What we have today is an Era of Bad Feelings. Instead of the promise of endless expansion, Americans of all colors and genders are facing an age of severe limits. Not only is our job market and quality of life deteriorating, we cannot even look forward to another generation of the United States being the undisputed superpower of the world. Unemployment is a permanent condition for millions of Americans. The ones lucky enough to find jobs are working in the low-wage, low-skilled service sector that grinds people up and spits them out. The workers (especially teachers) that used to have union protections and job security are rapidly being stripped of their livelihoods. Other countries like China and India promise to be major players in the 21st century. The American Dream that was the promise of the Era of Good Feelings came and went and now it withers on the vine.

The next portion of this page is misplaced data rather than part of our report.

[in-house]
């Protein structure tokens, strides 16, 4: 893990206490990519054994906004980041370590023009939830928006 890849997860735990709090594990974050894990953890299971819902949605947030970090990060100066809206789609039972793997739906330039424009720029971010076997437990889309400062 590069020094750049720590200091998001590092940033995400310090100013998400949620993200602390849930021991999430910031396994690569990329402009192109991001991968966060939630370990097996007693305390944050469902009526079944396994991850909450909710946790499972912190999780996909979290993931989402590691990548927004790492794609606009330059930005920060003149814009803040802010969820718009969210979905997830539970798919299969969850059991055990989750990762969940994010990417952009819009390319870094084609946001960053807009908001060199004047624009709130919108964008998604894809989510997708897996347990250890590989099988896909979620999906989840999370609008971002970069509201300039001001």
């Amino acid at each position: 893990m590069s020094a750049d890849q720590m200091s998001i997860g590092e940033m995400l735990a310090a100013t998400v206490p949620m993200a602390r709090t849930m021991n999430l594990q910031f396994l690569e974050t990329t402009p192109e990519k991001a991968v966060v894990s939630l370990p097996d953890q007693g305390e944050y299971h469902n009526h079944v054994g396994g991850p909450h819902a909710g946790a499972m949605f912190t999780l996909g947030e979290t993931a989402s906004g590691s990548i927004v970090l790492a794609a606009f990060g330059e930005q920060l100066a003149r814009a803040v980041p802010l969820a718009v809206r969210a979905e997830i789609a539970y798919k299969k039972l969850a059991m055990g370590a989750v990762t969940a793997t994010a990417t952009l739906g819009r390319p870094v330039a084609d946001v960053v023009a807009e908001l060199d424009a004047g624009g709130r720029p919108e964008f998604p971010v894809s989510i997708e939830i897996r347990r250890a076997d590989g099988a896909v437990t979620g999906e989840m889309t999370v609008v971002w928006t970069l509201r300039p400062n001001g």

Going into November, we essentially have a perverted version of 1820. It is an Era of Bad Feelings where we essentially have one candidate and one party. Sure, there will be two major people and they will each clad themselves in one of the two major brands, but they will both work for the same interests. Americans essentially have no choice. There is one political party and it is the Corporate Party. It is the party that will do everything in its power to provide boundless opportunity for those who already have it all. It is the party that will continue to destroy the lives of anyone who works or cannot find work for a living. Whether it is Barack Obama or Mitt Romney or Rick Santorum who take the oath of office on January 20, 2013, America will go down the same path.

The sad thing is, many of those low-wage and unemployed Americans will deck their cars with bumper stickers and hang American flags outside of their windows. They will go to the voting booth under the illusion that they are making a difference, or at least choosing the lesser of two evils. When November 2016 rolls around, if it rolls around, the votes that they cast 4 years prior will be shown to have no impact at all. It will be like nothing ever happened.